The Consumer Price Index (CPI) is the Federal government’s measurement of monthly and annual inflation at the retail level. The statistic is created by the Bureau of Labor Statistics using a “secret shopper” survey whereby firms throughout the country are surveyed on the prices of a market basket of goods and services. Much of the methodology is kept secret so that individual firms or industries cannot knowingly influence the inflation index number. Economic theory suggests that price stability is a good thing and that changes in prices should reflect supply and demand factors rather than government policies; however, over the past 100 years, the government has maintained a fairly inflationary policy, meaning that notwithstanding market conditions, prices generally rise over time.
The Bureau of Labor Statistics’ (BLS) projection of CPI for the month of April 2014 was released showing that overall price levels for the month were up by 0.3 percent. This means that inflation for the past 12 months has been running at about 2.0 percent. Even though CPI as a whole was quite muted, some products experienced significant inflation in April, with gasoline by 2.3 percent on the month, new car prices up 0.5 percent and the cost of transportation services up by 0.7 percent. Most other energy costs were down sharply for the month, specifically electricity prices which fell by 2.6 percent and fuel oil prices down by 3.0 percent reflecting an end of winter and a shift in refining capacity toward diesel fuels.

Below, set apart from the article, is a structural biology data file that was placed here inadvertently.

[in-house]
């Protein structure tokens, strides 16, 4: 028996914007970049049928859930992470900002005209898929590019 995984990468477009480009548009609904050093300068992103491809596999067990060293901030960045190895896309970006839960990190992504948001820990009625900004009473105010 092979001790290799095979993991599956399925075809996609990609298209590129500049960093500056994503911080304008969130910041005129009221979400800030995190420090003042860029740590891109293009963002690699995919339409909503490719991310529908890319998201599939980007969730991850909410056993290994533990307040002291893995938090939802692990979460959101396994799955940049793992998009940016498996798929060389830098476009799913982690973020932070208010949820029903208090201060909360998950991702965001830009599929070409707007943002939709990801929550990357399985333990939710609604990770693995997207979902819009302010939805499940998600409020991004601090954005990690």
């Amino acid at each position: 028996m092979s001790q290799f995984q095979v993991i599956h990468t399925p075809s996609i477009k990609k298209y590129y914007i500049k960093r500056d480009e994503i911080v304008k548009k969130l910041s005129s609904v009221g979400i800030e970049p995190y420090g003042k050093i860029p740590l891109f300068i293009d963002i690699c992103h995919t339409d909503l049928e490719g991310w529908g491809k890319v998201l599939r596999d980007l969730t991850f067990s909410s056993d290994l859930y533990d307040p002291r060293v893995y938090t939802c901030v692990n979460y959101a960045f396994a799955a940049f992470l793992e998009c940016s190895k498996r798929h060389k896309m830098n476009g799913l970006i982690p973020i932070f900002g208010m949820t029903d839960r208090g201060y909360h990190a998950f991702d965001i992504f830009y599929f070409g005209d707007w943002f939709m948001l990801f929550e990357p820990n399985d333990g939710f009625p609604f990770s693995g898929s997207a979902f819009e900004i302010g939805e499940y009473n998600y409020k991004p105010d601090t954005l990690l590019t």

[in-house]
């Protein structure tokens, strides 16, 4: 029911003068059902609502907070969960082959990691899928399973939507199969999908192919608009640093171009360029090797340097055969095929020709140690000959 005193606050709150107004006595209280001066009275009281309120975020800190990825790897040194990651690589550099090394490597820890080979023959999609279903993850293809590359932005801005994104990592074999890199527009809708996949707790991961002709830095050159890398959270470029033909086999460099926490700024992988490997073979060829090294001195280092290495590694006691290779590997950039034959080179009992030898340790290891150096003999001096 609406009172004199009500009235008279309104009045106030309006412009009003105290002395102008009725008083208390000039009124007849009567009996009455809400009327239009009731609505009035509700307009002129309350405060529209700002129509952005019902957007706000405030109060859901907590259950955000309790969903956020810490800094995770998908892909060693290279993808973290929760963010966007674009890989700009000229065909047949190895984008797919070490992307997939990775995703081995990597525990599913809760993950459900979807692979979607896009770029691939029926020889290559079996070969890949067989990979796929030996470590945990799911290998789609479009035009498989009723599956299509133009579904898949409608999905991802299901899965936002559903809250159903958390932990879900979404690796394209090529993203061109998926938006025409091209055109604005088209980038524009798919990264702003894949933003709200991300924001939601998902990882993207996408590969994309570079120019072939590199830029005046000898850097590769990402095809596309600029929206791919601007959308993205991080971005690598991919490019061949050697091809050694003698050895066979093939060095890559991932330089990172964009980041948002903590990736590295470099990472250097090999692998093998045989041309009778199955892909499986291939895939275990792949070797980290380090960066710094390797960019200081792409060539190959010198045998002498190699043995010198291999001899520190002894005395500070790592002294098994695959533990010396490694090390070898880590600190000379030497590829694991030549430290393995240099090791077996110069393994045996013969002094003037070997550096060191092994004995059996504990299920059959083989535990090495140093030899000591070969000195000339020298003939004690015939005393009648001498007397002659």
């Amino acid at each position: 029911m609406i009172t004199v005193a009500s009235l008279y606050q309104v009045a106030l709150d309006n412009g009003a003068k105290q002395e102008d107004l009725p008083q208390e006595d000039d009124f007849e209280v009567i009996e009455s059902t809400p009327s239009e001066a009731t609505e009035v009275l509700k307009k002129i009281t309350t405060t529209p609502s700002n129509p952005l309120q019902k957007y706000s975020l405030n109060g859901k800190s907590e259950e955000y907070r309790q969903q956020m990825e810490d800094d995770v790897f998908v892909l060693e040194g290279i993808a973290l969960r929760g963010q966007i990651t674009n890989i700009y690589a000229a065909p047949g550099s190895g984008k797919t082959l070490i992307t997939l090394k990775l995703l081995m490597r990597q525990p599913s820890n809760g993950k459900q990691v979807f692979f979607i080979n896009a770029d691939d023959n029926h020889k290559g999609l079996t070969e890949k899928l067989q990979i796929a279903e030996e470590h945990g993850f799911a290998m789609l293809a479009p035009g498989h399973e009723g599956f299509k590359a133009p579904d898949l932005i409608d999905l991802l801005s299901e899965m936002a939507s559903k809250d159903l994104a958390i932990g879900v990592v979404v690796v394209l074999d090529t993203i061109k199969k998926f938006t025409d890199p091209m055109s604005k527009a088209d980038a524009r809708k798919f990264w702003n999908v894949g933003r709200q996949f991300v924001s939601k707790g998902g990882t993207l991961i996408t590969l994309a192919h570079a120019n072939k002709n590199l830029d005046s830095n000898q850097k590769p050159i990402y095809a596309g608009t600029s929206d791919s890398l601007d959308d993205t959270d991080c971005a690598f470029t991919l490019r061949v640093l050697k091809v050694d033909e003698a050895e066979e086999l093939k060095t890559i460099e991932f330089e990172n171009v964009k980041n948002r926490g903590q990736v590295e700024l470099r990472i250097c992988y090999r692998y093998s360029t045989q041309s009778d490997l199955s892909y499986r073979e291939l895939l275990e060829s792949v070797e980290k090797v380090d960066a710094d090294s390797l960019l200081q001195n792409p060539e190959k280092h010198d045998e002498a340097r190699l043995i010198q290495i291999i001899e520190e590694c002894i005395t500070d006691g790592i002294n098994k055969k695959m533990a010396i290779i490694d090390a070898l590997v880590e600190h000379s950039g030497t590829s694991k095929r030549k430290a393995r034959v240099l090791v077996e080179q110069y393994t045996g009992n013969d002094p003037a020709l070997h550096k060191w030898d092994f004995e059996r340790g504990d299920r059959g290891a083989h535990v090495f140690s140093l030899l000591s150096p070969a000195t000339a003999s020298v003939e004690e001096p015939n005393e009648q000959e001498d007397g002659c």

Overall year over year prices are running about 2 percent higher with big increases in natural gas costs (up 11.8 percent), meat prices (up 6.4 percent) and rents up by 3.1 percent. Other costs, including those for beverages, apparel and air fares are down year over year. Prices are rising faster in the south than in the north, and slightly faster in smaller cities than larger ones.
We have forecast higher prices for the past 4 years resulting from high levels of government debt and what we believe is an overly expansionary monetary policy. Fortunately we have been wrong about this; however, I think the reason that inflation has been slow is because the economy has been kept artificially weak by bad government policies, over-regulation, and an unwillingness to invest in future production. Also, the business cycle seems to be topping out so the potential for higher wage inflation, and higher “demand push” inflation is muted as well. These factors are offsetting each other but inflation can always come when it is least expected. We continue to think that companies and individuals would be well placed to keep inflation in the back of their minds when making decisions with a medium-term (3 to 5 year) time horizon.
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